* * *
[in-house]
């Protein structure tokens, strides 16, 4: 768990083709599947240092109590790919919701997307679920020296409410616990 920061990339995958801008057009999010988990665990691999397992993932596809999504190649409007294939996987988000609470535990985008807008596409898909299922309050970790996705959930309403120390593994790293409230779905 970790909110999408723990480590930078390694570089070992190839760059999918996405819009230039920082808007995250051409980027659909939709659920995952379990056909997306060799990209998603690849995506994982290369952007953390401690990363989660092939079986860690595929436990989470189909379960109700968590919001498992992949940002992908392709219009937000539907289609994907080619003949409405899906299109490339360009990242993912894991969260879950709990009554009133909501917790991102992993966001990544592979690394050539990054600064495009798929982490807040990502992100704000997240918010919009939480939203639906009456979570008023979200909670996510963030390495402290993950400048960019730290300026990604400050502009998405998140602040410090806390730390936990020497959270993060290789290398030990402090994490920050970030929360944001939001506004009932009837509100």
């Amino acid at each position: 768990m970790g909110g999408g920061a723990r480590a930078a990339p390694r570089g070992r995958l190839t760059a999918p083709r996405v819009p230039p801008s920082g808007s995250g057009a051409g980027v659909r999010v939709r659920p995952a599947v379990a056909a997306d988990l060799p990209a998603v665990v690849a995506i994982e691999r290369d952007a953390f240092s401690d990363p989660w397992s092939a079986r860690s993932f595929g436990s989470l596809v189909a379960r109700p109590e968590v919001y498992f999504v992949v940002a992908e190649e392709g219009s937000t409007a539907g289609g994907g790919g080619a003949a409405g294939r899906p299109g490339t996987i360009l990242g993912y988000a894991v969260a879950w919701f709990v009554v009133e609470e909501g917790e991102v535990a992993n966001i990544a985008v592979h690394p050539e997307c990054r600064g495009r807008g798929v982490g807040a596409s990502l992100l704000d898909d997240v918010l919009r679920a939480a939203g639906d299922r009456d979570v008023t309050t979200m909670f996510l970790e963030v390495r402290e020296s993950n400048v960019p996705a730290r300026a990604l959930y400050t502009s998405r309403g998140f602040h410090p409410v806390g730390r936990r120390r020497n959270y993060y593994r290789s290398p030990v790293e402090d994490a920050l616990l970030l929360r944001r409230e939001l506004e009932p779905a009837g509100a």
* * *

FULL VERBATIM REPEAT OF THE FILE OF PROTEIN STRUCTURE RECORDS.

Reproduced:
[in-house]
């Protein structure tokens, strides 16, 4: 768990083709599947240092109590790919919701997307679920020296409410616990 920061990339995958801008057009999010988990665990691999397992993932596809999504190649409007294939996987988000609470535990985008807008596409898909299922309050970790996705959930309403120390593994790293409230779905 970790909110999408723990480590930078390694570089070992190839760059999918996405819009230039920082808007995250051409980027659909939709659920995952379990056909997306060799990209998603690849995506994982290369952007953390401690990363989660092939079986860690595929436990989470189909379960109700968590919001498992992949940002992908392709219009937000539907289609994907080619003949409405899906299109490339360009990242993912894991969260879950709990009554009133909501917790991102992993966001990544592979690394050539990054600064495009798929982490807040990502992100704000997240918010919009939480939203639906009456979570008023979200909670996510963030390495402290993950400048960019730290300026990604400050502009998405998140602040410090806390730390936990020497959270993060290789290398030990402090994490920050970030929360944001939001506004009932009837509100």
């Amino acid at each position: 768990m970790g909110g999408g920061a723990r480590a930078a990339p390694r570089g070992r995958l190839t760059a999918p083709r996405v819009p230039p801008s920082g808007s995250g057009a051409g980027v659909r999010v939709r659920p995952a599947v379990a056909a997306d988990l060799p990209a998603v665990v690849a995506i994982e691999r290369d952007a953390f240092s401690d990363p989660w397992s092939a079986r860690s993932f595929g436990s989470l596809v189909a379960r109700p109590e968590v919001y498992f999504v992949v940002a992908e190649e392709g219009s937000t409007a539907g289609g994907g790919g080619a003949a409405g294939r899906p299109g490339t996987i360009l990242g993912y988000a894991v969260a879950w919701f709990v009554v009133e609470e909501g917790e991102v535990a992993n966001i990544a985008v592979h690394p050539e997307c990054r600064g495009r807008g798929v982490g807040a596409s990502l992100l704000d898909d997240v918010l919009r679920a939480a939203g639906d299922r009456d979570v008023t309050t979200m909670f996510l970790e963030v390495r402290e020296s993950n400048v960019p996705a730290r300026a990604l959930y400050t502009s998405r309403g998140f602040h410090p409410v806390g730390r936990r120390r020497n959270y993060y593994r290789s290398p030990v790293e402090d994490a920050l616990l970030l929360r944001r409230e939001l506004e009932p779905a009837g509100a």